I read what the article says about the markings, but I feel that there isn’t enough proof to what these scholars claim. Writing utensil maybe, but I cant see the mathematics behind the markings. They seem to be random more than sequenced toward something. Maybe to count something but not a formula or sorts. I mean it could be the early signs of a number or counting system but in no form a equation.

6. Laurence Kirby says:

It seems amazing that both the rows (a) and (b) add up to 60, given the importance of 60 in the history of math. Could there be any significance to those 60s? Some cultural link between prehistoric sub-Saharan Africa and Mesopotamia 20,000 years later? Surely not — that’s way too long a time and too far away. Or is it?

7. Krystel Roche says:

The Ishango Bone is the oldest mathematical object known to human kind. Being born and raise in a foreign country, I knew about the Ishango bones when I was learning math in High School; it was that important in my country. I believe that it introduces the early stage of multiplication on Row (c) where 3 then 6 and 4 then 8 both examples of multiplication by 2. And also addition with the 5 then 5 which equals 10 that is right next to them. Its known that both row (a) and Row (b) each add up to 60 which shows that there are differents ways that add up to 60. And we all know that 60 is very important in timing, with 60 minutes and 60 seconds. I believe that these are evidence from the object that I find convincing.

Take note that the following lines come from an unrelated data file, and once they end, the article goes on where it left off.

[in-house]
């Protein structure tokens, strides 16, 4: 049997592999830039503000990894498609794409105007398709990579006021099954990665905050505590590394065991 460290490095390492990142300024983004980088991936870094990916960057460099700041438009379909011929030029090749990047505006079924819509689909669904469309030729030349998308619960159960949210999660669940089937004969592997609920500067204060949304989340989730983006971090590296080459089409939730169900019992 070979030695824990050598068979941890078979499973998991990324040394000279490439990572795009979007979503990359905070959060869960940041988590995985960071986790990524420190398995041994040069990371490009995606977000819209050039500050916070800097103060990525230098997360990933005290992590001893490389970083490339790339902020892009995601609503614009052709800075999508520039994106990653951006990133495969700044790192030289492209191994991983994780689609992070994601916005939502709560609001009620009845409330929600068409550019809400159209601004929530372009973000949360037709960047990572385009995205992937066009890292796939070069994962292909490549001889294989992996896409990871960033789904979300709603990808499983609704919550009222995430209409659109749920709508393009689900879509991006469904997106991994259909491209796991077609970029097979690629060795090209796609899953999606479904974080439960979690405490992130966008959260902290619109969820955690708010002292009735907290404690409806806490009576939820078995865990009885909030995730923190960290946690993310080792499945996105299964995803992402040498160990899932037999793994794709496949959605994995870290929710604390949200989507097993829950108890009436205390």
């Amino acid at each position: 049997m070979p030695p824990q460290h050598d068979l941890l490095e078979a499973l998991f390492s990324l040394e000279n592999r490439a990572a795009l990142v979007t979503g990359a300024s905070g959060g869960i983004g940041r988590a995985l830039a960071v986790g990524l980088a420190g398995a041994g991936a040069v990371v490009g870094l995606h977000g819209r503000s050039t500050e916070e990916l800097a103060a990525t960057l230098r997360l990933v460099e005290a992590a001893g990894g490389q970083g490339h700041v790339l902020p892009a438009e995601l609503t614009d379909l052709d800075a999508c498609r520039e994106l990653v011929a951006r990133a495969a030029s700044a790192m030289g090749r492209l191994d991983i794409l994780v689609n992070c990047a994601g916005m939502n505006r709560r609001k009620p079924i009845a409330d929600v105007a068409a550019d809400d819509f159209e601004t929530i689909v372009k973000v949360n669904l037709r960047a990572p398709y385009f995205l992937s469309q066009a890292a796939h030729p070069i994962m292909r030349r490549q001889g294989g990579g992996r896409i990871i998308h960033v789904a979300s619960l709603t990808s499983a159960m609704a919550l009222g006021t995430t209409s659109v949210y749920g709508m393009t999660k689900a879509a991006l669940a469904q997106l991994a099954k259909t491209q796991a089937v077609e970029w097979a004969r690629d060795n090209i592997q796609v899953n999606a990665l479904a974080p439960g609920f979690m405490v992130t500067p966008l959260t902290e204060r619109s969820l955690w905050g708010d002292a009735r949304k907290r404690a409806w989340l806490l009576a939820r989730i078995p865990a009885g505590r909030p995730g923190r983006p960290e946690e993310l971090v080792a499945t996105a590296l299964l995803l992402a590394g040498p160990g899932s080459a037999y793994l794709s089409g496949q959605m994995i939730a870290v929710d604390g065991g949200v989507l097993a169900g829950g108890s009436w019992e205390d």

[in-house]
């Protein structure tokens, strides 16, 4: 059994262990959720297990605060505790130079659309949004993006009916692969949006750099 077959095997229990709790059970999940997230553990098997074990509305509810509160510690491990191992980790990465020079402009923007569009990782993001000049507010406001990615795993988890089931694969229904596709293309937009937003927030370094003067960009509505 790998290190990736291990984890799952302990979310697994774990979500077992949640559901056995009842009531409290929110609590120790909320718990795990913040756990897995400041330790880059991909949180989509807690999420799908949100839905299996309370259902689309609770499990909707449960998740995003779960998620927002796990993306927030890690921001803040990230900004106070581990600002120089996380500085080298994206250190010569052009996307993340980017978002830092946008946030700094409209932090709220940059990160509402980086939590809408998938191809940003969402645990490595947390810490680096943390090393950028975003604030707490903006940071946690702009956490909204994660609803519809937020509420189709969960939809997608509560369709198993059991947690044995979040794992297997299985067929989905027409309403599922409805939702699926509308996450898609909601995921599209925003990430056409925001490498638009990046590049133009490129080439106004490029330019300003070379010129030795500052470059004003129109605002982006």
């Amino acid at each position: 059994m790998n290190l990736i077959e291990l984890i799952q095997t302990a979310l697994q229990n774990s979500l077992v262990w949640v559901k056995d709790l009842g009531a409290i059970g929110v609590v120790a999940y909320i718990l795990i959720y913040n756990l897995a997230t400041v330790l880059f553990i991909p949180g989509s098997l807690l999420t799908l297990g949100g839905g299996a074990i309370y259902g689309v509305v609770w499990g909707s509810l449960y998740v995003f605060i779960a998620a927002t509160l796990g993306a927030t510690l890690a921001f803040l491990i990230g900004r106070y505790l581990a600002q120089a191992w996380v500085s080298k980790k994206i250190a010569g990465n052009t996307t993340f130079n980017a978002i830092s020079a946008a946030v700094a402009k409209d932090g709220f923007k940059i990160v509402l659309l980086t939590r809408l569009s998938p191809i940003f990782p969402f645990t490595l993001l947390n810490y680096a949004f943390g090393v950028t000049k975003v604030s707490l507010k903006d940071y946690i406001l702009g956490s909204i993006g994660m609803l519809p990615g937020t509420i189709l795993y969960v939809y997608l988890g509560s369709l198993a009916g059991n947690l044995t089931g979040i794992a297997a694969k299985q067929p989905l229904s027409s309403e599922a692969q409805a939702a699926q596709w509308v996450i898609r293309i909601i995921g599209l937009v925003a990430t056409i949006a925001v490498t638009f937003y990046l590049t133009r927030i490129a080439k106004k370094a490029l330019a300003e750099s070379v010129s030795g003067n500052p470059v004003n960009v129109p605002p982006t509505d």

8. Ekaterina Yushkova says:

In my opinion, the Ishango Bone is a mathematic. It is an ancient baboon with numerical markings on it. The row (a) and (b) ended up with the number 60 which is really important because even the modern society measure the time based on the base 60 ( 60 minutes, 3600 seconds). It might have an astronomic significance also (365 days). In addition, 60 has a lot of factors. I think those two evidences look convincing to me. But I found the row (c) to be confusing.

9. Natallia Shybalis says:

I think that these three columns of asymmetrically grouped notches imply that the Ishango Bones are the oldest mathematical artifact. The numbers on both the a) and b) rows are all odd numbers (9, 11, 13, 17, 19 and 21). The numbers in the b) row are all of the prime numbers between 10 and 20 plus the summation of both the 1st and the 4th, 2nd and the 3rd equal to 30, while those in the a) row consist of 10 – 1, 20 − 1, 20 + 1 and 20 + 1. The numbers on the rows a) and b) both add up to 60, with the numbers in the c) row are adding up to 48. Booth the sums (48 and 60) are even numbers. On the c) row, the fourth number (10) is a double of the third number (5), the fifth number (8) is the double of the sixth number (4), the seventh number (6) – the double of the eighth number (3). All these facts suggest that the people who made marks on Ishango Bones had some understanding of addition, multiplication, and probably the grouping of numbers into odd and even numbers.